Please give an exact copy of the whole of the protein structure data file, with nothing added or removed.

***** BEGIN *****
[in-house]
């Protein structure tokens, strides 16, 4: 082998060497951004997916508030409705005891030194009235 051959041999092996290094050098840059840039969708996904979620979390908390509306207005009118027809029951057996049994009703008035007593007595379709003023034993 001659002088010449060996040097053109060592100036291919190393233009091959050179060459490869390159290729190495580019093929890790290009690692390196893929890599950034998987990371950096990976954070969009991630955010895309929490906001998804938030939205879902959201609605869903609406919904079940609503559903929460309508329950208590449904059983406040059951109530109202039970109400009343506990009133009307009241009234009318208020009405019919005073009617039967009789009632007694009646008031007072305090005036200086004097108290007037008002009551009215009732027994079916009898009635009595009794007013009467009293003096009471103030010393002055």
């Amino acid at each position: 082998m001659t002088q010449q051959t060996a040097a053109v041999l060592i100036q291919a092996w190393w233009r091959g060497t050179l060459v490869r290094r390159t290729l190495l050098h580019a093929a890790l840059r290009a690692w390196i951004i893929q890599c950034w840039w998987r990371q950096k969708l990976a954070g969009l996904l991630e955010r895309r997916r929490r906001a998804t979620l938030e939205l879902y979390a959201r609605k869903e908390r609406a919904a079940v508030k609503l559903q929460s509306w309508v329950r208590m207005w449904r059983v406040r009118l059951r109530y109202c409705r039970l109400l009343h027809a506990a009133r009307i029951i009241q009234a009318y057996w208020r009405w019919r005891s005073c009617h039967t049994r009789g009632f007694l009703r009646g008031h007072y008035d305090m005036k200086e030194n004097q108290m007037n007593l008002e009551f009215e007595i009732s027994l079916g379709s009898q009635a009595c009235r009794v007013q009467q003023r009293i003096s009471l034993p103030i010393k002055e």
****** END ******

[in-house]
């Protein structure tokens, strides 16, 4: 082998060497951004997916508030409705005891030194009235 051959041999092996290094050098840059840039969708996904979620979390908390509306207005009118027809029951057996049994009703008035007593007595379709003023034993 001659002088010449060996040097053109060592100036291919190393233009091959050179060459490869390159290729190495580019093929890790290009690692390196893929890599950034998987990371950096990976954070969009991630955010895309929490906001998804938030939205879902959201609605869903609406919904079940609503559903929460309508329950208590449904059983406040059951109530109202039970109400009343506990009133009307009241009234009318208020009405019919005073009617039967009789009632007694009646008031007072305090005036200086004097108290007037008002009551009215009732027994079916009898009635009595009794007013009467009293003096009471103030010393002055």
């Amino acid at each position: 082998m001659t002088q010449q051959t060996a040097a053109v041999l060592i100036q291919a092996w190393w233009r091959g060497t050179l060459v490869r290094r390159t290729l190495l050098h580019a093929a890790l840059r290009a690692w390196i951004i893929q890599c950034w840039w998987r990371q950096k969708l990976a954070g969009l996904l991630e955010r895309r997916r929490r906001a998804t979620l938030e939205l879902y979390a959201r609605k869903e908390r609406a919904a079940v508030k609503l559903q929460s509306w309508v329950r208590m207005w449904r059983v406040r009118l059951r109530y109202c409705r039970l109400l009343h027809a506990a009133r009307i029951i009241q009234a009318y057996w208020r009405w019919r005891s005073c009617h039967t049994r009789g009632f007694l009703r009646g008031h007072y008035d305090m005036k200086e030194n004097q108290m007037n007593l008002e009551f009215e007595i009732s027994l079916g379709s009898q009635a009595c009235r009794v007013q009467q003023r009293i003096s009471l034993p103030i010393k002055e």